For more than 30 years, statins, the world's most prescribed class of drugs, have helped protect people against cardiovascular disease by lowering high cholesterol levels.
"Statins remain the first-line treatment for many people at risk of heart attacks and strokes," says Dr. Christopher Cannon, a cardiologist with Harvard-affiliated Brigham and Women's Hospital. "And the good news is that there are many types available, so more people can find the best one for them."
How statins work
Statins lower the blood level of low-density lipoprotein (LDL), or "bad" cholesterol. They achieve this by blocking a key enzyme in the liver that makes cholesterol and by turning on mechanisms in liver cells to remove LDL cholesterol from the blood.
High levels of LDL can lead to fatty deposits (plaque) in artery walls throughout the body. By limiting plaque buildup in the arteries that feed the heart (coronary arteries) and those that supply blood to the brain, statins help prevent heart disease and stroke.
But statins do even more. They help dampen the inflammation that adds to plaque buildup and reduce the risk of existing plaque rupturing, which can trigger a heart attack.
High cholesterol levels can cause plaque to build up in the arteries and block blood flow.
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Who needs them?
All seven statins are available as generic versions: atorvastatin (Lipitor), fluvastatin (Lescol XL), lovastatin (Mevacor), pitavastatin (Livalo), pravastatin (generic only), rosuvastatin (Crestor), and simvastatin (Zocor).
Once you begin taking a statin, you will likely stay on it indefinitely, as the effect wanes once you stop.
Statins can benefit otherwise healthy people with elevated LDL levels, defined as 130 milligrams per deciliter (mg/dL) or higher, and those with a 10-year risk of cardiovascular disease of 7.5% or higher. (You can assess your estimated 10-year risk at /ascvd.)
"Also, anyone with coronary artery disease or other arterial disease caused by plaque buildup should be on a statin, even if the person has a normal cholesterol profile," says Dr. Cannon. In addition, statins can benefit people with diabetes at any LDL level.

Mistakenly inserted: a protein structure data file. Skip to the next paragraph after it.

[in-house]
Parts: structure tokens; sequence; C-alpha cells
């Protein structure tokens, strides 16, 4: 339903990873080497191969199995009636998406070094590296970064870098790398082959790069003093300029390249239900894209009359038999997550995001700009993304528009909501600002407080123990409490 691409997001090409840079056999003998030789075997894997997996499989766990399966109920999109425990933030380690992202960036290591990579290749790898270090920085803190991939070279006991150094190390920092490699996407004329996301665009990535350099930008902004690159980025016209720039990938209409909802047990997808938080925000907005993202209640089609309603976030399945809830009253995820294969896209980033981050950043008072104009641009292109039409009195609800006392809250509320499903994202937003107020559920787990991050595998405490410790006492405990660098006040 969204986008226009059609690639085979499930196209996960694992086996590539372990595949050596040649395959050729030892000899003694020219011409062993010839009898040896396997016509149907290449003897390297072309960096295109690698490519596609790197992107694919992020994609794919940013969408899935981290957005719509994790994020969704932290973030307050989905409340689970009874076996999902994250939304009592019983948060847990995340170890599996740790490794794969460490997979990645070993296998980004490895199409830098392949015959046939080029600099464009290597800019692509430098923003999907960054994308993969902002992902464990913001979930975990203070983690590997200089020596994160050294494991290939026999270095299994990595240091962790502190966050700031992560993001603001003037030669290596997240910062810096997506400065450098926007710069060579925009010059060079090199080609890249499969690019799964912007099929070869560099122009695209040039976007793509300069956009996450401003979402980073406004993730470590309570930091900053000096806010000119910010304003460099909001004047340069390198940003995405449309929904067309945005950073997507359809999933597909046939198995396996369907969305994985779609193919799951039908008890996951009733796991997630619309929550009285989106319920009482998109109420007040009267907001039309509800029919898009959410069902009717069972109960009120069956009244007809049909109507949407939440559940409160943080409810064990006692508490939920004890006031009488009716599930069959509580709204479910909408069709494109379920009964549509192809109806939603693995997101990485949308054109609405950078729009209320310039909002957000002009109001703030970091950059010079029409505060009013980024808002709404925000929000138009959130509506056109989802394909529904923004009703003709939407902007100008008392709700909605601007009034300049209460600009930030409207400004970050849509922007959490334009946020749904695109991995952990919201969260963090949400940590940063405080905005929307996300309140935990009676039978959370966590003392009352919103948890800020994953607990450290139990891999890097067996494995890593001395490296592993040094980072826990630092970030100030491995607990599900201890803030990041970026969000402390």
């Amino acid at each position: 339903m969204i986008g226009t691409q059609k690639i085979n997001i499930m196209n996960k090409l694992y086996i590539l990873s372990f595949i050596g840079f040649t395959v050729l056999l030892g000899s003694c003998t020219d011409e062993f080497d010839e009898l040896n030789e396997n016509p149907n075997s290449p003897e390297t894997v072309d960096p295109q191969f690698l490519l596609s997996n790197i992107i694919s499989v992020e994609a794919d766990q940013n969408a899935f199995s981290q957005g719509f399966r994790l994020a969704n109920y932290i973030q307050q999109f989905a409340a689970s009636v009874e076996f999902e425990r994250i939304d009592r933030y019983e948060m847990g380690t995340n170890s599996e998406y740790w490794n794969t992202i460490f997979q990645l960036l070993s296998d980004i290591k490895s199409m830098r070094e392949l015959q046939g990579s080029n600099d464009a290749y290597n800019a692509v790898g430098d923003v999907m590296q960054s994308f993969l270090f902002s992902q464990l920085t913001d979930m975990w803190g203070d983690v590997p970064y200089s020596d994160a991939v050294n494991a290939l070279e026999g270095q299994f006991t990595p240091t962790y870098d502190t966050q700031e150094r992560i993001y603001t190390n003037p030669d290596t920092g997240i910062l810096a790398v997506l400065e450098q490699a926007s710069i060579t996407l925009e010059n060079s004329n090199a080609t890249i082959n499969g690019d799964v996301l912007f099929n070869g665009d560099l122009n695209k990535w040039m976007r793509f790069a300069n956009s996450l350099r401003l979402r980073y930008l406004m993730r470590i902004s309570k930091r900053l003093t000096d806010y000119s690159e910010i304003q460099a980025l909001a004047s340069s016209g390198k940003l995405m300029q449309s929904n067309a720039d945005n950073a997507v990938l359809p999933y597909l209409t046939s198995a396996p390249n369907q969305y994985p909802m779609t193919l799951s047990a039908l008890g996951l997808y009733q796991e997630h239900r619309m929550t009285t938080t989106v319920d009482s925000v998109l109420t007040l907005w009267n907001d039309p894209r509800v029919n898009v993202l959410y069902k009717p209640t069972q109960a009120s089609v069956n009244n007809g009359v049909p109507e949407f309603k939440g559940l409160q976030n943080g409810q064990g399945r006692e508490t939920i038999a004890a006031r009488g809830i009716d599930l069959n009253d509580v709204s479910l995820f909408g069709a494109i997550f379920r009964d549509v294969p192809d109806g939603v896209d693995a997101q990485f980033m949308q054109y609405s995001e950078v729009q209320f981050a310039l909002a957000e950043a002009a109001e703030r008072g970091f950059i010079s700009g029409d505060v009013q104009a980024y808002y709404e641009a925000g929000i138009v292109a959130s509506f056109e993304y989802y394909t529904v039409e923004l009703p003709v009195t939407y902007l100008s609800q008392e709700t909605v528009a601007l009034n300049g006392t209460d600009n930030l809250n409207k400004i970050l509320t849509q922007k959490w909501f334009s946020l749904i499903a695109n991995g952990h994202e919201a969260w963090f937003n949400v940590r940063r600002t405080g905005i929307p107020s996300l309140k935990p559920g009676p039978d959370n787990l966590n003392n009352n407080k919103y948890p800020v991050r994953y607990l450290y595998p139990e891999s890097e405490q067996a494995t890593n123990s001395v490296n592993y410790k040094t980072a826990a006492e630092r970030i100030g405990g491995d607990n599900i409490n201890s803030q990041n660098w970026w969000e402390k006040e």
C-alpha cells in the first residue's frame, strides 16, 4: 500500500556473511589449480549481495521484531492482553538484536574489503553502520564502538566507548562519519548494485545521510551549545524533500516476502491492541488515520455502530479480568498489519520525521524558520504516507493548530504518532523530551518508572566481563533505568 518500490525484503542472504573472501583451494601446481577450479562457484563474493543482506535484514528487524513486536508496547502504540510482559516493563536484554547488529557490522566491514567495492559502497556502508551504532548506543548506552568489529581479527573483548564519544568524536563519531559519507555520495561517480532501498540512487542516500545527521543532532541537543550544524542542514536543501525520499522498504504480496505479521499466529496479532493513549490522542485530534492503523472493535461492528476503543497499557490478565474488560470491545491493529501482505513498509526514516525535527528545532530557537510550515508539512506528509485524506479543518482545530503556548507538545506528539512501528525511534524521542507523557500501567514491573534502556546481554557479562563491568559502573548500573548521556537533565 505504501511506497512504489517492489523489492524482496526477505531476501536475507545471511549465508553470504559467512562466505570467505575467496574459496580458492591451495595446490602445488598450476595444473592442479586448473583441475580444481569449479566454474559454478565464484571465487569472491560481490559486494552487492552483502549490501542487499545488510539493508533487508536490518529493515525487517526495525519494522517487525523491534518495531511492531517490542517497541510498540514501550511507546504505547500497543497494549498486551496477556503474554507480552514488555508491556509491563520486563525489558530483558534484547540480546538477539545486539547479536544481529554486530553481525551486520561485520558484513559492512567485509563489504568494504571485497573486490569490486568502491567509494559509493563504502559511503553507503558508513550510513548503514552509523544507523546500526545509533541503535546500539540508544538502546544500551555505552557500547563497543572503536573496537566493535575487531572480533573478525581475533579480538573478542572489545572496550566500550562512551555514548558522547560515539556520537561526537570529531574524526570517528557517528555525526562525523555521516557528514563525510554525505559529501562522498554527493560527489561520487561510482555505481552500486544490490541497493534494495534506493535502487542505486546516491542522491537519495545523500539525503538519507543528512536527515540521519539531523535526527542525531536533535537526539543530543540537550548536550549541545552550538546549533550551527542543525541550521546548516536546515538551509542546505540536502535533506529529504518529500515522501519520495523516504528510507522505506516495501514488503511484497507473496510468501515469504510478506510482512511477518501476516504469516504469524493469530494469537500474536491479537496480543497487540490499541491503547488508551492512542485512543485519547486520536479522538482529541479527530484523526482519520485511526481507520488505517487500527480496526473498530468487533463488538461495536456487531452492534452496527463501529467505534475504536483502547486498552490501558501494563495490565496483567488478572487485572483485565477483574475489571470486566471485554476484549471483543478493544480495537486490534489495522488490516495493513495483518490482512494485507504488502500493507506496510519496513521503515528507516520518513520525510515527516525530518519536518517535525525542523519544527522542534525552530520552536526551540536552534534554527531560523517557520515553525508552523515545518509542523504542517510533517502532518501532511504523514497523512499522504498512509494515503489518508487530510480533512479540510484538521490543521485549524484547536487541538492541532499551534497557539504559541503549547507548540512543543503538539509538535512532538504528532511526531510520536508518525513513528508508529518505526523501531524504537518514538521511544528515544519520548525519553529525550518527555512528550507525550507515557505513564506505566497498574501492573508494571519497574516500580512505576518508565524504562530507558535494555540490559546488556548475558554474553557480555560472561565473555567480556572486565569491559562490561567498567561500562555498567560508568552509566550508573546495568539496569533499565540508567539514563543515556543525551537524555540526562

Another way to identify possible statin candidates is with a coronary artery calcium scan. This test uses a computed tomography (CT) scanner, such as an electron beam CT or a multidetector CT machine, to measure the amount of calcium in the heart's arteries, high levels of which are linked with heart disease.
The amount of calcification is scored from zero to 1,000 and higher. The lower the score, the less calcium, and the lower the risk of heart attack or stroke. For example, a score of zero indicates no plaque is present and the person's chance of cardiovascular disease over the next 10 years is less than 2%, whereas a score higher than 400 suggests a 20% or higher risk. "Most people with a score higher than 100 can benefit from a statin, but I recommend statins for anyone above zero," says Dr. Cannon.
The age of statins
Are you too old to benefit from a statin? Research suggests not. A study published online July 7, 2020, by JAMA found that people who started taking statins in their mid-70s or later had fewer heart-related problems and lived longer than people in the same age range who did not take statins.
A look at side effects
Fear of side effects is a common reason people hesitate to begin a statin, but most individuals don't encounter serious problems, says Dr. Cannon. The most common side effects are achy muscles and fatigue. Less common are headaches, digestive issues (constipation and diarrhea), and sleep disruptions.
Some people report changes in memory and "brain fog" after beginning a statin. However, research suggests these problems may be related to other health issues, not the drug. Statins also don't appear to raise the risk of dementia, according to a study published June 29, 2021, in the Journal of the American College of Cardiology. If side effects do arise, they are often mild and go away after a week or so. If they linger, there are ways to manage them.
"The initial step is to coordinate with your doctor. You would stop taking the statin for a month and see if your symptoms improve," says Dr. Cannon. "If they do, then we restart the medication to see if symptoms return, and if so, then the statin is likely the cause."
In this situation, your doctor would then try a lower dosage (as little as half a pill three times a week) or switch to a different statin. If neither of these strategies works, other new cholesterol-lowering drugs are available. For example, ezetimibe (Zetia), colesevelam (Welchol), or bempedoic acid (Nexletol) can be used along with lifestyle changes like diet, weight loss, and exercise.
Other options are a PCSK9 inhibitor like alirocumab (Praluent) or evolocumab (Repatha), which are given via injections every two weeks, or inclisiran (Leqvio), given twice a year. "However, these drugs are usually for people with heart disease who can't get their LDL level below 70 mg/dL with statins and other medications," says Dr. Cannon.
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